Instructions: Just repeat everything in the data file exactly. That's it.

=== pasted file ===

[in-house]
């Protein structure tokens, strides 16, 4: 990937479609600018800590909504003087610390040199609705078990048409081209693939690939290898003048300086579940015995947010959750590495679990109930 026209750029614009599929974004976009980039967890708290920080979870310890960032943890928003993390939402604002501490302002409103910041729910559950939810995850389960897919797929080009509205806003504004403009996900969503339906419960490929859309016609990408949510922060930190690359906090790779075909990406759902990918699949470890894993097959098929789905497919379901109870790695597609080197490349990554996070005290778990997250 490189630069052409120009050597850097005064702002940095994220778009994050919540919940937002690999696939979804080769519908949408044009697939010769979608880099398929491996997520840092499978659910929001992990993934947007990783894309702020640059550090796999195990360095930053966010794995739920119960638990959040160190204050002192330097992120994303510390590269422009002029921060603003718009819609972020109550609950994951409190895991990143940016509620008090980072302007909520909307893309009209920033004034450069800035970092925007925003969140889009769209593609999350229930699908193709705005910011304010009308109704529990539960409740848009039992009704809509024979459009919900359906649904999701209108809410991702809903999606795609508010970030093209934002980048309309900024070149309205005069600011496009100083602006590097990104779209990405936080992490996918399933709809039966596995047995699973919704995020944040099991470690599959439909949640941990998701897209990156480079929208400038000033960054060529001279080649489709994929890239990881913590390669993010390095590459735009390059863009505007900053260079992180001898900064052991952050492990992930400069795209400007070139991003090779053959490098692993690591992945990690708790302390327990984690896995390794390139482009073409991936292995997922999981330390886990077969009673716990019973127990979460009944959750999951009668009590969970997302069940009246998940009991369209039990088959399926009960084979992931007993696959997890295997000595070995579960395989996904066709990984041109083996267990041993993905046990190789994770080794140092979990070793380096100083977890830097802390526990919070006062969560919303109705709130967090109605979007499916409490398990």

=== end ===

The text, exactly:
[in-house]
């Protein structure tokens, strides 16, 4: 990937479609600018800590909504003087610390040199609705078990048409081209693939690939290898003048300086579940015995947010959750590495679990109930 026209750029614009599929974004976009980039967890708290920080979870310890960032943890928003993390939402604002501490302002409103910041729910559950939810995850389960897919797929080009509205806003504004403009996900969503339906419960490929859309016609990408949510922060930190690359906090790779075909990406759902990918699949470890894993097959098929789905497919379901109870790695597609080197490349990554996070005290778990997250 490189630069052409120009050597850097005064702002940095994220778009994050919540919940937002690999696939979804080769519908949408044009697939010769979608880099398929491996997520840092499978659910929001992990993934947007990783894309702020640059550090796999195990360095930053966010794995739920119960638990959040160190204050002192330097992120994303510390590269422009002029921060603003718009819609972020109550609950994951409190895991990143940016509620008090980072302007909520909307893309009209920033004034450069800035970092925007925003969140889009769209593609999350229930699908193709705005910011304010009308109704529990539960409740848009039992009704809509024979459009919900359906649904999701209108809410991702809903999606795609508010970030093209934002980048309309900024070149309205005069600011496009100083602006590097990104779209990405936080992490996918399933709809039966596995047995699973919704995020944040099991470690599959439909949640941990998701897209990156480079929208400038000033960054060529001279080649489709994929890239990881913590390669993010390095590459735009390059863009505007900053260079992180001898900064052991952050492990992930400069795209400007070139991003090779053959490098692993690591992945990690708790302390327990984690896995390794390139482009073409991936292995997922999981330390886990077969009673716990019973127990979460009944959750999951009668009590969970997302069940009246998940009991369209039990088959399926009960084979992931007993696959997890295997000595070995579960395989996904066709990984041109083996267990041993993905046990190789994770080794140092979990070793380096100083977890830097802390526990919070006062969560919303109705709130967090109605979007499916409490398990």